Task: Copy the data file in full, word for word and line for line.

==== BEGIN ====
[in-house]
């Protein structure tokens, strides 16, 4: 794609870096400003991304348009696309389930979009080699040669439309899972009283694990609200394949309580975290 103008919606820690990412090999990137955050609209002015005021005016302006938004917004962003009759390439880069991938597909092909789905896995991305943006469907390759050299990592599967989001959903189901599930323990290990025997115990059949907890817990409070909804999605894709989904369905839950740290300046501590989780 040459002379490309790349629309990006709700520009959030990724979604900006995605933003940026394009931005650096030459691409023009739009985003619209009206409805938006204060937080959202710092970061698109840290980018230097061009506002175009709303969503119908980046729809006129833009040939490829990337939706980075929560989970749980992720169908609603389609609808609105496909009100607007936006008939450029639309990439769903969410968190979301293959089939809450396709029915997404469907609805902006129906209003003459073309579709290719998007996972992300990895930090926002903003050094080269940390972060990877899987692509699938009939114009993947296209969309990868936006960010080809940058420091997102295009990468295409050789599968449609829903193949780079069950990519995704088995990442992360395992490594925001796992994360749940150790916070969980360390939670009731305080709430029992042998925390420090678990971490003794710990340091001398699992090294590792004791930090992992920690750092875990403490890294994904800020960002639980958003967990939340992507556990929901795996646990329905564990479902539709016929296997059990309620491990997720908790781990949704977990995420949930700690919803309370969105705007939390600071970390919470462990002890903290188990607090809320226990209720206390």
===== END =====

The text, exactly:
[in-house]
């Protein structure tokens, strides 16, 4: 794609870096400003991304348009696309389930979009080699040669439309899972009283694990609200394949309580975290 103008919606820690990412090999990137955050609209002015005021005016302006938004917004962003009759390439880069991938597909092909789905896995991305943006469907390759050299990592599967989001959903189901599930323990290990025997115990059949907890817990409070909804999605894709989904369905839950740290300046501590989780 040459002379490309790349629309990006709700520009959030990724979604900006995605933003940026394009931005650096030459691409023009739009985003619209009206409805938006204060937080959202710092970061698109840290980018230097061009506002175009709303969503119908980046729809006129833009040939490829990337939706980075929560989970749980992720169908609603389609609808609105496909009100607007936006008939450029639309990439769903969410968190979301293959089939809450396709029915997404469907609805902006129906209003003459073309579709290719998007996972992300990895930090926002903003050094080269940390972060990877899987692509699938009939114009993947296209969309990868936006960010080809940058420091997102295009990468295409050789599968449609829903193949780079069950990519995704088995990442992360395992490594925001796992994360749940150790916070969980360390939670009731305080709430029992042998925390420090678990971490003794710990340091001398699992090294590792004791930090992992920690750092875990403490890294994904800020960002639980958003967990939340992507556990929901795996646990329905564990479902539709016929296997059990309620491990997720908790781990949704977990995420949930700690919803309370969105705007939390600071970390919470462990002890903290188990607090809320226990209720206390």